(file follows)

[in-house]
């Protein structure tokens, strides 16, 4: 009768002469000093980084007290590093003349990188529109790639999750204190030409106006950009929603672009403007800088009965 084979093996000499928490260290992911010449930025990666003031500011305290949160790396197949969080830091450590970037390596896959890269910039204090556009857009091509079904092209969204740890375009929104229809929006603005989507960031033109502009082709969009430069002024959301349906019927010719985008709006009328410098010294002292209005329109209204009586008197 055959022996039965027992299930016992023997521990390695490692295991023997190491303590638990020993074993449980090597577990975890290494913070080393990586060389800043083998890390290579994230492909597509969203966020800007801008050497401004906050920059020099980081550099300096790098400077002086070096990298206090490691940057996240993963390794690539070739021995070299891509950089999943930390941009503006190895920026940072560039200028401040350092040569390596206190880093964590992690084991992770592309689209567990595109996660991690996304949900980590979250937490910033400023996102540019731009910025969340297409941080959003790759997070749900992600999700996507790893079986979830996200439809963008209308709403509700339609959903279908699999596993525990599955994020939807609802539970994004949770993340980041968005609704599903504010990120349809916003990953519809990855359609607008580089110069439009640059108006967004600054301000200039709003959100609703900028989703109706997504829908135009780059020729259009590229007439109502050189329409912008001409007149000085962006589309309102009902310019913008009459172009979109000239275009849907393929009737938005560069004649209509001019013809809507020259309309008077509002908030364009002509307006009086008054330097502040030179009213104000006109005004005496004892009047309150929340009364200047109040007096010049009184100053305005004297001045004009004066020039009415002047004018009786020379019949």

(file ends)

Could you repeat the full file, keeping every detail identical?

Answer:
[in-house]
């Protein structure tokens, strides 16, 4: 009768002469000093980084007290590093003349990188529109790639999750204190030409106006950009929603672009403007800088009965 084979093996000499928490260290992911010449930025990666003031500011305290949160790396197949969080830091450590970037390596896959890269910039204090556009857009091509079904092209969204740890375009929104229809929006603005989507960031033109502009082709969009430069002024959301349906019927010719985008709006009328410098010294002292209005329109209204009586008197 055959022996039965027992299930016992023997521990390695490692295991023997190491303590638990020993074993449980090597577990975890290494913070080393990586060389800043083998890390290579994230492909597509969203966020800007801008050497401004906050920059020099980081550099300096790098400077002086070096990298206090490691940057996240993963390794690539070739021995070299891509950089999943930390941009503006190895920026940072560039200028401040350092040569390596206190880093964590992690084991992770592309689209567990595109996660991690996304949900980590979250937490910033400023996102540019731009910025969340297409941080959003790759997070749900992600999700996507790893079986979830996200439809963008209308709403509700339609959903279908699999596993525990599955994020939807609802539970994004949770993340980041968005609704599903504010990120349809916003990953519809990855359609607008580089110069439009640059108006967004600054301000200039709003959100609703900028989703109706997504829908135009780059020729259009590229007439109502050189329409912008001409007149000085962006589309309102009902310019913008009459172009979109000239275009849907393929009737938005560069004649209509001019013809809507020259309309008077509002908030364009002509307006009086008054330097502040030179009213104000006109005004005496004892009047309150929340009364200047109040007096010049009184100053305005004297001045004009004066020039009415002047004018009786020379019949």